Pipefuls : Pipes and Tobaccos Magazine


by William Serad

Sorry for having missed the last issue of P&T, but I decided to write on things best not written about, and consequently, by mutual agreement and in the interests of all, we moved briskly on to this issue with another topic. Our esteemed editor in chief requested for me that you, dear readers, make nominations to the Dead Tobacco Society, or at least mention ones that are not the same as they once were.

I received only a few responses, so clearly this was not a hot topic in pipe tobacco discussions, and one was another note of encouragement from Dave Chappell, who nominated a blend very much alive—McClelland’s
Royal Cajun Black. He wanted to mention it out of the thousands of blends available as his current favorite, and I would concur as to its excellence. Someone introduced me last year to the Blakeney’s Best series from McClelland, and I can also attest to their excellence. They have certain gustatory similarities to Cajun. But I digress.

An email from Alberto Caballero of New Jersey nominated Briggs Pipe Mixture, hoping that it was still alive. He first smoked it in his native Puerto Rico at age 19, and he is now past his 80th birthday. An early introduction to Briggs seems to have salutary effects. I regret to inform you, Sr. Caballero, that it has passed on with the House of Windsor. Mr. Caballero’s last tin was obtained at the estate sale of his good friend, the esteemed Tom Dunn. House of Windsor recipes, I understand, are now owned by a cigar company, and one can never tell, but they may resurface some day. However, there are many companies making their own versions of these old-time blends, among them Cornell & Diehl. In the Sutliff Private Stock series, BRG is their version of Briggs. I have to say that, having tried many copies of the House of Windsor blends, the copies bear little resemblance to the originals, some of which migrated from their origins over time under House of Windsor tutelage themselves. I must add that a few are actually better as blends on their own rather than accurate copies.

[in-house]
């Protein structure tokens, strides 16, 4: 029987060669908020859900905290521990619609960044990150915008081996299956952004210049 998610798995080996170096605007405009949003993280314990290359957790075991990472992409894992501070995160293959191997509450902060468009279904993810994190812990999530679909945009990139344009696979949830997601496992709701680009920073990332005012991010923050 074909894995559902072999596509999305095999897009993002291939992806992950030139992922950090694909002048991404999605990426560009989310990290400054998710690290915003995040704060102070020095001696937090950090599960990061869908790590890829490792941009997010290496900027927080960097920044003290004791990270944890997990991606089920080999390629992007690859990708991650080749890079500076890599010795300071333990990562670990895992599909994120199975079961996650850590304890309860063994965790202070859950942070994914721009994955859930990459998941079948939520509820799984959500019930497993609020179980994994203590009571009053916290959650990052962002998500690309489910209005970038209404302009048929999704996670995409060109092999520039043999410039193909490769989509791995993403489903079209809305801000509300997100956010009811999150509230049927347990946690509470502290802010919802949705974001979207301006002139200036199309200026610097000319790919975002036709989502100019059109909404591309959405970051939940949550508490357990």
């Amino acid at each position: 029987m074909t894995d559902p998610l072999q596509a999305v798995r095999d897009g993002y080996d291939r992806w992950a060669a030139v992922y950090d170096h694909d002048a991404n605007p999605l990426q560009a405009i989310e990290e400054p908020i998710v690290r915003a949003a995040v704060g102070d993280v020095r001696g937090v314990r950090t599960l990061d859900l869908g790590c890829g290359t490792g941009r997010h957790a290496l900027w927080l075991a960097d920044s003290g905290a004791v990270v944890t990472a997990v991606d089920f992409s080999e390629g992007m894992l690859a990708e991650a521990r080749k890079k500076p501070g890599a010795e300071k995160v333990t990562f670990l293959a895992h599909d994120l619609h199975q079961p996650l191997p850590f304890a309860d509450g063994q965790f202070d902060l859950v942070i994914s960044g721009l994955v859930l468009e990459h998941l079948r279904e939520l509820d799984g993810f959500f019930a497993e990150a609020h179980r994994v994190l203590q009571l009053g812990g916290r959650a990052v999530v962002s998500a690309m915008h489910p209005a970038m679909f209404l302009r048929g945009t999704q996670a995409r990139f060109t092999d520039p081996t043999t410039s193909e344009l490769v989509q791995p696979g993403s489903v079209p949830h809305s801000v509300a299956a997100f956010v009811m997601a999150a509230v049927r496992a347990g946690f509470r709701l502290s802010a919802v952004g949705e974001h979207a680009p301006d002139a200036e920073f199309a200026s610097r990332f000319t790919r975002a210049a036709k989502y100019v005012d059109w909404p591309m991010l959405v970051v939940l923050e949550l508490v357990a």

This brings up a point on departed blends: Can they ever be brought back the same? Well, if one considers the many factors that go into the blend, then clearly the answer is no. This is even true of blends currently in production but punted around to different manufacturers. Please note that I am going to write quite a few heretical things, and if you want to move on through this section to the next to avoid possible agitation of your liver, please do. I don’t get a lot of mail from this column, but the point of it was an exchange of ideas with the dignified readership of P&T, and I would rather not have it turn into a forum proposing to bring back the rack on me. So, buying the same leaf, for instance, is difficult enough from season to season at the auctions. When one considers that the relationships with growers dissolve with mergers and acquisitions, in many cases, it becomes even more complicated. As well, back in the day, Virginias were pretty much from Virginia, but now there are some fine ones from Brazil and some like straw from Africa, though I find that Samuel Gawith has held up quite well. Burley from Africa has been fairly good in my experience, though perhaps not like the U.S. Burley belt, and the worst Burley I have had was from Mexico. Is there a pattern here?  I think just in knowing what to buy and accepting nothing less. The dappled red Virginia of old, the favorite of the British buyers, had a weight and richness to it that was unparalleled. To make up for that, a smidge of Burley is now sometimes added to old blends. I have mentioned Burley showing up in some of the currently Teutonic Rattray’s blends. This makes them different, but not bad by a long stretch. Two of my all-time favorites are Red Rapparee and Black Mallory, constantly in production over the years, and I still enjoy them very much and always have them on hand. Are they the same as when I first picked up a pipe? No. Then there are the differences in processing, in flavoring, in tinning or bulk, and the list can go on.

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Category: Fall 2013, Pipefuls

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